As we get closer to the winter months, the days get shorter. Whether you are an early morning pavement pounder or you prefer to save your daily jog for the evening, it is important to take extra precautions when running in the dark.
While running during the day is always a safer choice, sometimes our work and family schedules make this impossible. But there are a number of things you can do to maintain your training schedule while also staying safe. Here are some safety tips to follow while running in the dark.
Run against traffic
Always run against the traffic. It is a lot easier to avoid a car you can see coming toward you than one coming from behind. Also, try to stay away from busy streets that have a lot of fast-moving traffic or areas where there is not a sufficient shoulder or sidewalk to run on.
Stay in the light
If possible, try to choose a route that is well-lit so that you are more visible. Not only will drivers be able to see you better, you can spot potential hazards, such as uncovered holes or debris, and avoid injury.
Wear reflective gear and bright colors
When running in the dark, you should always wear bright colors and reflective clothing. You might also consider attaching a flashing LED light to your clothing or running with a flashlight. Cars will be far more likely to see you.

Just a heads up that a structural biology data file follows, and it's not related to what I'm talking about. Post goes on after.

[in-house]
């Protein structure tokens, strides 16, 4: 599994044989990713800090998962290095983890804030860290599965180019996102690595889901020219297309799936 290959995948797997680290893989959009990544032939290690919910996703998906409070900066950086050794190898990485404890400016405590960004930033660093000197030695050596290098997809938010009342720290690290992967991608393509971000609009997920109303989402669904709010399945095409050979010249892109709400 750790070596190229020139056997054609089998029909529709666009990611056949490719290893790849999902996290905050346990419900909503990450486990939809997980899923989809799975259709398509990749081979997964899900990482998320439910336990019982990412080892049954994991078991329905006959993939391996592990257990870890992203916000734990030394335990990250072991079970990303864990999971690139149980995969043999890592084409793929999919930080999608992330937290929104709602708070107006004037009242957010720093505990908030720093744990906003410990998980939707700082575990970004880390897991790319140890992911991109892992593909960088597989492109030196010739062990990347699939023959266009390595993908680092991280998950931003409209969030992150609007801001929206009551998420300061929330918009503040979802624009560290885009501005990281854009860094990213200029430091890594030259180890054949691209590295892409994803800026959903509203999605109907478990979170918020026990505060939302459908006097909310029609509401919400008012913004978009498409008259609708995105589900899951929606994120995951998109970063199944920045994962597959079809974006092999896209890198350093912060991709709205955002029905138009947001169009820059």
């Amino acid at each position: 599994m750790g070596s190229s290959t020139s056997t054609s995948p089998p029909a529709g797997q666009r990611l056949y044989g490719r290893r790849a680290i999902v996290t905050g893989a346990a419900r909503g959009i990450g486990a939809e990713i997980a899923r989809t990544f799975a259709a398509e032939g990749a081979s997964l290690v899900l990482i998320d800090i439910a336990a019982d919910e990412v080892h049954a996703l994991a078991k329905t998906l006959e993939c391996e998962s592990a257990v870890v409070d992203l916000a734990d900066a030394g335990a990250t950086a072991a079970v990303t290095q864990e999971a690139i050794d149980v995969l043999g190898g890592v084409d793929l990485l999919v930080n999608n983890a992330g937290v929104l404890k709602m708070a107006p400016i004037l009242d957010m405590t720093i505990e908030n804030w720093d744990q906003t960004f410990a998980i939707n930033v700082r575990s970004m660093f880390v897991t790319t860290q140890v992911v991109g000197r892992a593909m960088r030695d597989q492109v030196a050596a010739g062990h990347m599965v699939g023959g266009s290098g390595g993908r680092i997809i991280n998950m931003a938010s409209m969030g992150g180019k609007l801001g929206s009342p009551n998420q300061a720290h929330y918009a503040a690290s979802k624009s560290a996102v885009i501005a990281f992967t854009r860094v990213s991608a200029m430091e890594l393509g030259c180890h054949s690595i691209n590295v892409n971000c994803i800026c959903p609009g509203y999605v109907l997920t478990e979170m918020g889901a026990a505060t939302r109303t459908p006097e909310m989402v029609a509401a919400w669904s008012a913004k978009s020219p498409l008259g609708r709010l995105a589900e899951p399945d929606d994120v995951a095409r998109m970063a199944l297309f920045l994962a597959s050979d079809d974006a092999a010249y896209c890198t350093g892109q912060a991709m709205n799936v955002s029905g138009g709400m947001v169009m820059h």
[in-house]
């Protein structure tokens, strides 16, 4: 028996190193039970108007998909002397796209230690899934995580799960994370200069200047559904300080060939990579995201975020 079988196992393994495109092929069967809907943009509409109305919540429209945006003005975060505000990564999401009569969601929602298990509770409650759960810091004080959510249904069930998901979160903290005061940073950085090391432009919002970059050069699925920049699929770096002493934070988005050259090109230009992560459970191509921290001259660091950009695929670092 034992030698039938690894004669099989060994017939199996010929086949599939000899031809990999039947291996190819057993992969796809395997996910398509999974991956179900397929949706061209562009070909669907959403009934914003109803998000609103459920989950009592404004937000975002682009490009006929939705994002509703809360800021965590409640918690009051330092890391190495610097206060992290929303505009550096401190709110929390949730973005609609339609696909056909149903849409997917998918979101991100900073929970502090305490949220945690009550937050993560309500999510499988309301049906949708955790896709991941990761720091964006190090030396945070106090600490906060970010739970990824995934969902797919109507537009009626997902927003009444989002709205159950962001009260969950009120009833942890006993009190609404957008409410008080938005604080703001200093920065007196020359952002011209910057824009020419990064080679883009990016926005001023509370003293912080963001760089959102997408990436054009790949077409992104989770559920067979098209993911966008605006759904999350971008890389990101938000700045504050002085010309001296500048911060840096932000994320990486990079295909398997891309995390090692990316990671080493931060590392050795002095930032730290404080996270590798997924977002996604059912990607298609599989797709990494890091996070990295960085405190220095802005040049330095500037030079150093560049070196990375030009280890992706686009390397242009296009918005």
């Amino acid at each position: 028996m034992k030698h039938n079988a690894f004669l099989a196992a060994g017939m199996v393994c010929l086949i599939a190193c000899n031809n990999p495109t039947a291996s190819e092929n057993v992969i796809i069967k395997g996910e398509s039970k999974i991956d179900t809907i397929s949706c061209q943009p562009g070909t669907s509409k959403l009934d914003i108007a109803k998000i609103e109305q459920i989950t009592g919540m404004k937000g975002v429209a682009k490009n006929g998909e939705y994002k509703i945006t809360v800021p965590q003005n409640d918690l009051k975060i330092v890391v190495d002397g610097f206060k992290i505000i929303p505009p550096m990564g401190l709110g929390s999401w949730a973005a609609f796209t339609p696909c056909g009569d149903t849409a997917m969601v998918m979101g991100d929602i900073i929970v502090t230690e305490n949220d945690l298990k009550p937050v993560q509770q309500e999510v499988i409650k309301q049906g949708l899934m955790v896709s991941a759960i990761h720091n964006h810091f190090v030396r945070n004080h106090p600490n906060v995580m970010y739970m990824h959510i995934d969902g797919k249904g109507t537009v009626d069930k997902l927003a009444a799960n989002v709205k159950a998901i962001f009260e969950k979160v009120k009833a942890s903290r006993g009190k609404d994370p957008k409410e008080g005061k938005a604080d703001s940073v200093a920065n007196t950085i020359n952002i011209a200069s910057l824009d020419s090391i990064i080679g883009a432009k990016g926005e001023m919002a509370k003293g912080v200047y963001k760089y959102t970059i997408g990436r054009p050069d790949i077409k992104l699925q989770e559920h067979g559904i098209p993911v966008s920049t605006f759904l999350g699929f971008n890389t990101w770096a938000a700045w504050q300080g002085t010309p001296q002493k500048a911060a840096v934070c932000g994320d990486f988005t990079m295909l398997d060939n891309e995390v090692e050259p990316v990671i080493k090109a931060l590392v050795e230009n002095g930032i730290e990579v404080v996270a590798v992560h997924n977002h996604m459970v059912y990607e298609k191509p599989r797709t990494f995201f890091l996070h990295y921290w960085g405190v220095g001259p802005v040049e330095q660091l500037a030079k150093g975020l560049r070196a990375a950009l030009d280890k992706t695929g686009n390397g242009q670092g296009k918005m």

Keep ID on you
Be sure to run with your driver’s license or another kind of identification, such as a bracelet or shoe tag. If you run with a tag, it should not only have your name on it, but your emergency contact information as well.
Leave the playlist at home
When running or walking outside, you should avoid the temptation to listen to music. Your ears are an important part of your defense system. You should always be listening for approaching cars, cyclists, other runners and dogs. By limiting your senses, you compromise your ability to avoid a potentially dangerous situation.
While the above tips can help keep you safe while you are out for an early morning or nighttime run, it is impossible to avoid all accidents. Wearing a flashing headlamp and running against traffic may not be enough to save you from becoming the victim of a distracted or drunk driver. If you are hurt, you may be able to take legal action for the damages you suffer.